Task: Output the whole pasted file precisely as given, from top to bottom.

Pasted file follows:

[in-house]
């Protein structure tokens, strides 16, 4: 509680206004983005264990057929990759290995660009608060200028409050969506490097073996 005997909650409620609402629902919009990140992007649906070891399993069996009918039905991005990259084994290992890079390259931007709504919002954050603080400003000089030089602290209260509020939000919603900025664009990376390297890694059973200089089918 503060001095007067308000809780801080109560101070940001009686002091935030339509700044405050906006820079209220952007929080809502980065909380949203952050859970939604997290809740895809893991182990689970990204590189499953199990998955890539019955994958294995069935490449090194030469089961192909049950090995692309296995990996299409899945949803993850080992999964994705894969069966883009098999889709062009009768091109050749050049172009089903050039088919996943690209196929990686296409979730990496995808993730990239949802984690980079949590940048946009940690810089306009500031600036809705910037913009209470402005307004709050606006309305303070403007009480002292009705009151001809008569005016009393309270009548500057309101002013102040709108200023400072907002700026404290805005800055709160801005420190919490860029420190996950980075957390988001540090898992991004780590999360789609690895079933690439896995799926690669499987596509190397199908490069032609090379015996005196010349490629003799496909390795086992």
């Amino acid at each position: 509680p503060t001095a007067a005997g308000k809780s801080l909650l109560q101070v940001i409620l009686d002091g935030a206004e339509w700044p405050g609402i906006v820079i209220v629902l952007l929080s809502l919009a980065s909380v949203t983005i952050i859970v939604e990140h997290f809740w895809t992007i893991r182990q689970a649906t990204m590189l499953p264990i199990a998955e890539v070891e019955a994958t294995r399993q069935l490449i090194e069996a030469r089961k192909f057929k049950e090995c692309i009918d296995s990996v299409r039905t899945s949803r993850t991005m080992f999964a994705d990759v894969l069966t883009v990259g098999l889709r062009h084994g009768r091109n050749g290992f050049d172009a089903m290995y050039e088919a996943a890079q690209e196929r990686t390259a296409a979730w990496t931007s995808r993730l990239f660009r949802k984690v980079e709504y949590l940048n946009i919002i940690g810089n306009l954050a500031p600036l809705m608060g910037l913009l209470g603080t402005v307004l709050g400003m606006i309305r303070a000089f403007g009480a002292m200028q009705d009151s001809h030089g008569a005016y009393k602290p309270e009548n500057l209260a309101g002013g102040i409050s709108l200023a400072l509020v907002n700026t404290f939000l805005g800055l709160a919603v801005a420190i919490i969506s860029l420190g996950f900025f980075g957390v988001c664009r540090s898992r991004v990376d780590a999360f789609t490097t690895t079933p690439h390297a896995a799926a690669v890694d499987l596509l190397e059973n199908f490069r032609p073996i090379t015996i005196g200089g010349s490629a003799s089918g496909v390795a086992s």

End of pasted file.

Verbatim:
[in-house]
């Protein structure tokens, strides 16, 4: 509680206004983005264990057929990759290995660009608060200028409050969506490097073996 005997909650409620609402629902919009990140992007649906070891399993069996009918039905991005990259084994290992890079390259931007709504919002954050603080400003000089030089602290209260509020939000919603900025664009990376390297890694059973200089089918 503060001095007067308000809780801080109560101070940001009686002091935030339509700044405050906006820079209220952007929080809502980065909380949203952050859970939604997290809740895809893991182990689970990204590189499953199990998955890539019955994958294995069935490449090194030469089961192909049950090995692309296995990996299409899945949803993850080992999964994705894969069966883009098999889709062009009768091109050749050049172009089903050039088919996943690209196929990686296409979730990496995808993730990239949802984690980079949590940048946009940690810089306009500031600036809705910037913009209470402005307004709050606006309305303070403007009480002292009705009151001809008569005016009393309270009548500057309101002013102040709108200023400072907002700026404290805005800055709160801005420190919490860029420190996950980075957390988001540090898992991004780590999360789609690895079933690439896995799926690669499987596509190397199908490069032609090379015996005196010349490629003799496909390795086992």
């Amino acid at each position: 509680p503060t001095a007067a005997g308000k809780s801080l909650l109560q101070v940001i409620l009686d002091g935030a206004e339509w700044p405050g609402i906006v820079i209220v629902l952007l929080s809502l919009a980065s909380v949203t983005i952050i859970v939604e990140h997290f809740w895809t992007i893991r182990q689970a649906t990204m590189l499953p264990i199990a998955e890539v070891e019955a994958t294995r399993q069935l490449i090194e069996a030469r089961k192909f057929k049950e090995c692309i009918d296995s990996v299409r039905t899945s949803r993850t991005m080992f999964a994705d990759v894969l069966t883009v990259g098999l889709r062009h084994g009768r091109n050749g290992f050049d172009a089903m290995y050039e088919a996943a890079q690209e196929r990686t390259a296409a979730w990496t931007s995808r993730l990239f660009r949802k984690v980079e709504y949590l940048n946009i919002i940690g810089n306009l954050a500031p600036l809705m608060g910037l913009l209470g603080t402005v307004l709050g400003m606006i309305r303070a000089f403007g009480a002292m200028q009705d009151s001809h030089g008569a005016y009393k602290p309270e009548n500057l209260a309101g002013g102040i409050s709108l200023a400072l509020v907002n700026t404290f939000l805005g800055l709160a919603v801005a420190i919490i969506s860029l420190g996950f900025f980075g957390v988001c664009r540090s898992r991004v990376d780590a999360f789609t490097t690895t079933p690439h390297a896995a799926a690669v890694d499987l596509l190397e059973n199908f490069r032609p073996i090379t015996i005196g200089g010349s490629a003799s089918g496909v390795a086992s």